The sustained release formulations of the invention are designed to initially release an amount of the aminoglycoside that promptly produces the desired effect, namely 4-14 mg/l and gradually and continually release of other amounts of aminoglycoside to maintain a level of up to 4 mg/l for at least one hour. In order to maintain this constant level in the body, the aminoglycoside must be released from the dosage form at a rate that will replace the aminoglycoside being metabolized and excreted from the body.
The sustained release of the aminoglycoside may be stimulated by various inducers, for example pH, temperature, enzymes, water, or other physiological conditions or compounds. The term “sustained release component” in the context of the present invention is defined herein as a compound or compounds, including, but not limited to, polymers, polymer matrices, gels, permeable membranes, liposomes, microspheres, or the like, or a combination thereof, that facilitates the sustained release of the active ingredient.
If the sustained release formulation is water-soluble, then it may be formulated in an appropriate buffer, for example, phosphate buffered saline or other physiologically compatible solutions. Alternatively, if the resulting complex has poor solubility in aqueous solvents, then it may be formulated with a non-ionic surfactant such as Tween, or polyethylene glycol.
In a further aspect, the invention involves the administration in specified ways of an aminoglycoside(s) to optimise the action of the aminoglycoside alone and to potentiate the action of one or more antibiotic agents which act at or near cell wall sites of bacterial cells.
When cephalosporins are placed in culture medium containing susceptible bacteria, cephalosporin diffuses down the concentration gradient existing between the concentration in the culture medium and the concentration at the sites of action on the bacterial cell wall. The action of cephalosporinases chemically degrades and inactivates the cephalosporin such that there are limitations on the degree of inhibition of growth of the bacteria.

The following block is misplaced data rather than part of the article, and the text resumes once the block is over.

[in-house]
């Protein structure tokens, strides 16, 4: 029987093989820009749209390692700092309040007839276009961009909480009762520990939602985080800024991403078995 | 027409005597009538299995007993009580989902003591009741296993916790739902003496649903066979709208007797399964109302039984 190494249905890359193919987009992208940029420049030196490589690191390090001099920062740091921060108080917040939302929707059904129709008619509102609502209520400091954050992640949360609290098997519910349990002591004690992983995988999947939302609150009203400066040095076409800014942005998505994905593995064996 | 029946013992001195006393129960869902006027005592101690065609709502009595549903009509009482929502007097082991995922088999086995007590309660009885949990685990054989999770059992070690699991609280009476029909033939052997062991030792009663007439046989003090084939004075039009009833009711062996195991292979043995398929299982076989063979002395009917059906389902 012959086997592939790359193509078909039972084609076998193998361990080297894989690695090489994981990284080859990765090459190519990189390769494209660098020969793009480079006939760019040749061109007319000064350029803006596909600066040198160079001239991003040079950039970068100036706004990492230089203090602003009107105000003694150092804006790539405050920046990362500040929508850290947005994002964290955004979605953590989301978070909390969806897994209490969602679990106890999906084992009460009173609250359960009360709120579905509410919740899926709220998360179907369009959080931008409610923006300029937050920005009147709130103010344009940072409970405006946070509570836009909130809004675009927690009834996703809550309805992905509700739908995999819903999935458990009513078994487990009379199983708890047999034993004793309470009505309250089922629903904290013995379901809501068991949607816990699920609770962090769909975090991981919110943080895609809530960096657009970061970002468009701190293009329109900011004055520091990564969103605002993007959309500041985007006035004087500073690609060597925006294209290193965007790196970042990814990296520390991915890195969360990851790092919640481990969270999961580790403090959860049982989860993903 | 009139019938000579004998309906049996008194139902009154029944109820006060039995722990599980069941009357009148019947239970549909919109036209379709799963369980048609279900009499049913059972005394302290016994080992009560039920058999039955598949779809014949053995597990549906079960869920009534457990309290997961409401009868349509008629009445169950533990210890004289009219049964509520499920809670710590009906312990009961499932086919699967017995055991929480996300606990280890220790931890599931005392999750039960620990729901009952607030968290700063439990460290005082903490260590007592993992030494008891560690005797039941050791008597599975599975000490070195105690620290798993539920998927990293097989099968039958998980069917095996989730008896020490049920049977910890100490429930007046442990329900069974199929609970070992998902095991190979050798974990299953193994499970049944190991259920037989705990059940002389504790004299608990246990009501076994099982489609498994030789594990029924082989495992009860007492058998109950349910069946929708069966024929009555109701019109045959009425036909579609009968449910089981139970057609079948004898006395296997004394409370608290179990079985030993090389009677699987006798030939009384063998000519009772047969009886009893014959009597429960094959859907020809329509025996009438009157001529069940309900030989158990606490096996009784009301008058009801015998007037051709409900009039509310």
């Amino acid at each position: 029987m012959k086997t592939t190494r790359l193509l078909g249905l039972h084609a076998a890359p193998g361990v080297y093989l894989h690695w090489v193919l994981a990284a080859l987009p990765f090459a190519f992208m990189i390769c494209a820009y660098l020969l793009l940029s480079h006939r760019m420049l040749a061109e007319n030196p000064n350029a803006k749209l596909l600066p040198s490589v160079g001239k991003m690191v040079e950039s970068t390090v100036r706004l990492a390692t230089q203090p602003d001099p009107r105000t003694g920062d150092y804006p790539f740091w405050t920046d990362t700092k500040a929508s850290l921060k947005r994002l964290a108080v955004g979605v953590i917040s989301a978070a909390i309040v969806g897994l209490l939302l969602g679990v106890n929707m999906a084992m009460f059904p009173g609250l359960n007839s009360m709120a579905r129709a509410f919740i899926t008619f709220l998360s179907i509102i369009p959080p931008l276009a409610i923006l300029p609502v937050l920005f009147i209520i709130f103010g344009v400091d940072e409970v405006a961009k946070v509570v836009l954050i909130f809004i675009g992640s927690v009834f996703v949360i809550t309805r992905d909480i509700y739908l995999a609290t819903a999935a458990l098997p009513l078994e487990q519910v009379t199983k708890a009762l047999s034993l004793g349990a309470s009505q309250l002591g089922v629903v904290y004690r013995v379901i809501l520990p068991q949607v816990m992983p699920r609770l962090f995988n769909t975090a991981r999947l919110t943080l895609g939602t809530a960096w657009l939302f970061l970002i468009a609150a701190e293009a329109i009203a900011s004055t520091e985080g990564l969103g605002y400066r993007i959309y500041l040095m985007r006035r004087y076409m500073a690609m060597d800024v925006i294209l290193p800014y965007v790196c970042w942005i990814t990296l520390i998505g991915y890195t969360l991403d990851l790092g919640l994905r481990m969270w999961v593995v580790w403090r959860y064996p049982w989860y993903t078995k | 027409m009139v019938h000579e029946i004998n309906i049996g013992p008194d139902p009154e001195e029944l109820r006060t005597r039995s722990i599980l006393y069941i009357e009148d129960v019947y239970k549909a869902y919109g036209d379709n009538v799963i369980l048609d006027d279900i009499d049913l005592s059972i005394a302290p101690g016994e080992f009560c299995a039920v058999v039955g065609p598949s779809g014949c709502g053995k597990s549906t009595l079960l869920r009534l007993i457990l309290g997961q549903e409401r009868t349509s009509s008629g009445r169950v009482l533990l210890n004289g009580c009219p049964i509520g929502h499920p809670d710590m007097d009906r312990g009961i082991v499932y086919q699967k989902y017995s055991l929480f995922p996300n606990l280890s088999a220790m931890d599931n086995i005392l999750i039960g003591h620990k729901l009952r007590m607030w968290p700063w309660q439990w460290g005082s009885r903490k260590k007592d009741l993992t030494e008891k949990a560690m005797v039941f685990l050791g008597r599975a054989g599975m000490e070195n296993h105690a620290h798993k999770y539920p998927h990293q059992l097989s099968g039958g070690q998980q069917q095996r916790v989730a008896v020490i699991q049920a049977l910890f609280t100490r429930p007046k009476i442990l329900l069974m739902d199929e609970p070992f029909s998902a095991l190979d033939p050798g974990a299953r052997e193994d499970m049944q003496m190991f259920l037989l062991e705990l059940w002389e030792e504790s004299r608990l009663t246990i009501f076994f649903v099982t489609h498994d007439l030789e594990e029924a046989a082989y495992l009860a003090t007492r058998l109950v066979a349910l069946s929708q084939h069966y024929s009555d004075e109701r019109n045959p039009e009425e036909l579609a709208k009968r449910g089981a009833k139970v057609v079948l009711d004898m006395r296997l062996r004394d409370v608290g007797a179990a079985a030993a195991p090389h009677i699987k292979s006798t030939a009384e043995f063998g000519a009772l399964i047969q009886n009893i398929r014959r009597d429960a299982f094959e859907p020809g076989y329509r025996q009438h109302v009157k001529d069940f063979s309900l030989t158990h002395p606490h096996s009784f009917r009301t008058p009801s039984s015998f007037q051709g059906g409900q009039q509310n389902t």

In comparative experiments described in the examples herein, a reference strain of Escherichi coli (E. coli NCTC 10418) was exposed to constant concentrations of cephazolin in the culture medium (see FIGS. 1A and IIA). As these concentrations were varied, the growth of the bacterial culture was changed. At the lowest concentration of cephazolin (1.0 mg/l) the growth of the culture was delayed in relation to control (see FIG. 1B). As concentrations in the medium were increased, there was a major decline in numbers and a delay in regrowth.
However, it was not possible to produce a complete kill or eradication of E. coli NCTC 10418 using cephalosporin alone. The organisms in the media were able to maintain their numbers in a reduced state even in the continuing presence of cephazolin. This outcome is due to the exclusion of cephalosporins by porin channels in the outer cell wall and to the action of cephalosporinase which keeps cephazolin levels at the site(s) of action below that required for full bactericidal effect.
When a blood culture isolate of cMRSA was exposed to gentamicin, cephazolin or flucloxacillin, complete kill or eradication was not achieved. Complete bactericidal effect was evident at 4.5 hours when the bacterial isolate was exposed to a bolus profile of gentamicin with a target peak of Cpeak30 6 mg/l (see